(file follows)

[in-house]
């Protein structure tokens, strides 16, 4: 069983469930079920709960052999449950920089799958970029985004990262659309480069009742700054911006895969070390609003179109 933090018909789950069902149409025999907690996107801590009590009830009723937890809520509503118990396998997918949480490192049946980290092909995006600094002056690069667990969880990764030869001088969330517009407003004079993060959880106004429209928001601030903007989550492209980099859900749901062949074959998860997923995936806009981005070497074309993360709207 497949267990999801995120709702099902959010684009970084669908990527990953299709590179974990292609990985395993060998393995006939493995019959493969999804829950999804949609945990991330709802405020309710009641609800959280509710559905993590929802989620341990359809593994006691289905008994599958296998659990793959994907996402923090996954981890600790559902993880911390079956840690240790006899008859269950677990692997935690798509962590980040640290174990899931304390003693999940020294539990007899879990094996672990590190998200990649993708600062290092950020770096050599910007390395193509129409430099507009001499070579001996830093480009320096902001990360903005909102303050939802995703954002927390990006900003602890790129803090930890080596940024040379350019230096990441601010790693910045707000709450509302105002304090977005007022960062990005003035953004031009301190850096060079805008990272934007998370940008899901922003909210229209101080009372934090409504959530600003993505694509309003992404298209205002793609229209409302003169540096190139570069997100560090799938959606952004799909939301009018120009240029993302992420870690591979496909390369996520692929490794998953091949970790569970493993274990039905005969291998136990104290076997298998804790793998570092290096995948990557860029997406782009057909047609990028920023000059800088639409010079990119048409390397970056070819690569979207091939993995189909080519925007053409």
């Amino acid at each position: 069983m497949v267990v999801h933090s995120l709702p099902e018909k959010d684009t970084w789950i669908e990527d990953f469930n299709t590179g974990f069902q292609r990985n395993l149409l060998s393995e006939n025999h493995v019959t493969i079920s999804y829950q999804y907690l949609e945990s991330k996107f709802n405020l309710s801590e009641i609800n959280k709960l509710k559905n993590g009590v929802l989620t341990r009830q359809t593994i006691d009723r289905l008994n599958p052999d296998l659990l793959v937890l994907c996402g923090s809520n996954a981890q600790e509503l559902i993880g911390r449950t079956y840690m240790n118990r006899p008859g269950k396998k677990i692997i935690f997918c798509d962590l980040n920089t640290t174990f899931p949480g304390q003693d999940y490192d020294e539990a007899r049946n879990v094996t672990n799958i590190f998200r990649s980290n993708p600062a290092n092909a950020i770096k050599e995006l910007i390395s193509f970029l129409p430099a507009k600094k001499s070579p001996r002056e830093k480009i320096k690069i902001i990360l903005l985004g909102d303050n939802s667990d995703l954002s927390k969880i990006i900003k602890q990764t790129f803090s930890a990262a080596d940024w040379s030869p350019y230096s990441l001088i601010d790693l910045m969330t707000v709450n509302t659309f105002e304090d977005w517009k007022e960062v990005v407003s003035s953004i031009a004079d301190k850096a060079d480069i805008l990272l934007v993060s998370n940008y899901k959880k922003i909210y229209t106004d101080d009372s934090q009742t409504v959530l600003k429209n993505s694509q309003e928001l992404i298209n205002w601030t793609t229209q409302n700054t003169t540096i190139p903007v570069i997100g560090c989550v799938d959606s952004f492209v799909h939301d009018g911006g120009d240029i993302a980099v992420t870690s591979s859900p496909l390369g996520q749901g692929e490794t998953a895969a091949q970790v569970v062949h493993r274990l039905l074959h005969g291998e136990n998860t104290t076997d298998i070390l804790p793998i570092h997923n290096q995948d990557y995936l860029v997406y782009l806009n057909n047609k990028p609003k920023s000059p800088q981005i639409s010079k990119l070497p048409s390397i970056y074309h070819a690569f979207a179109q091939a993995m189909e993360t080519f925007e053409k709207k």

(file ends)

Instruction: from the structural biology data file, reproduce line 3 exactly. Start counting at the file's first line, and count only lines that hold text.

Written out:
């Amino acid at each position: 069983m497949v267990v999801h933090s995120l709702p099902e018909k959010d684009t970084w789950i669908e990527d990953f469930n299709t590179g974990f069902q292609r990985n395993l149409l060998s393995e006939n025999h493995v019959t493969i079920s999804y829950q999804y907690l949609e945990s991330k996107f709802n405020l309710s801590e009641i609800n959280k709960l509710k559905n993590g009590v929802l989620t341990r009830q359809t593994i006691d009723r289905l008994n599958p052999d296998l659990l793959v937890l994907c996402g923090s809520n996954a981890q600790e509503l559902i993880g911390r449950t079956y840690m240790n118990r006899p008859g269950k396998k677990i692997i935690f997918c798509d962590l980040n920089t640290t174990f899931p949480g304390q003693d999940y490192d020294e539990a007899r049946n879990v094996t672990n799958i590190f998200r990649s980290n993708p600062a290092n092909a950020i770096k050599e995006l910007i390395s193509f970029l129409p430099a507009k600094k001499s070579p001996r002056e830093k480009i320096k690069i902001i990360l903005l985004g909102d303050n939802s667990d995703l954002s927390k969880i990006i900003k602890q990764t790129f803090s930890a990262a080596d940024w040379s030869p350019y230096s990441l001088i601010d790693l910045m969330t707000v709450n509302t659309f105002e304090d977005w517009k007022e960062v990005v407003s003035s953004i031009a004079d301190k850096a060079d480069i805008l990272l934007v993060s998370n940008y899901k959880k922003i909210y229209t106004d101080d009372s934090q009742t409504v959530l600003k429209n993505s694509q309003e928001l992404i298209n205002w601030t793609t229209q409302n700054t003169t540096i190139p903007v570069i997100g560090c989550v799938d959606s952004f492209v799909h939301d009018g911006g120009d240029i993302a980099v992420t870690s591979s859900p496909l390369g996520q749901g692929e490794t998953a895969a091949q970790v569970v062949h493993r274990l039905l074959h005969g291998e136990n998860t104290t076997d298998i070390l804790p793998i570092h997923n290096q995948d990557y995936l860029v997406y782009l806009n057909n047609k990028p609003k920023s000059p800088q981005i639409s010079k990119l070497p048409s390397i970056y074309h070819a690569f979207a179109q091939a993995m189909e993360t080519f925007e053409k709207k």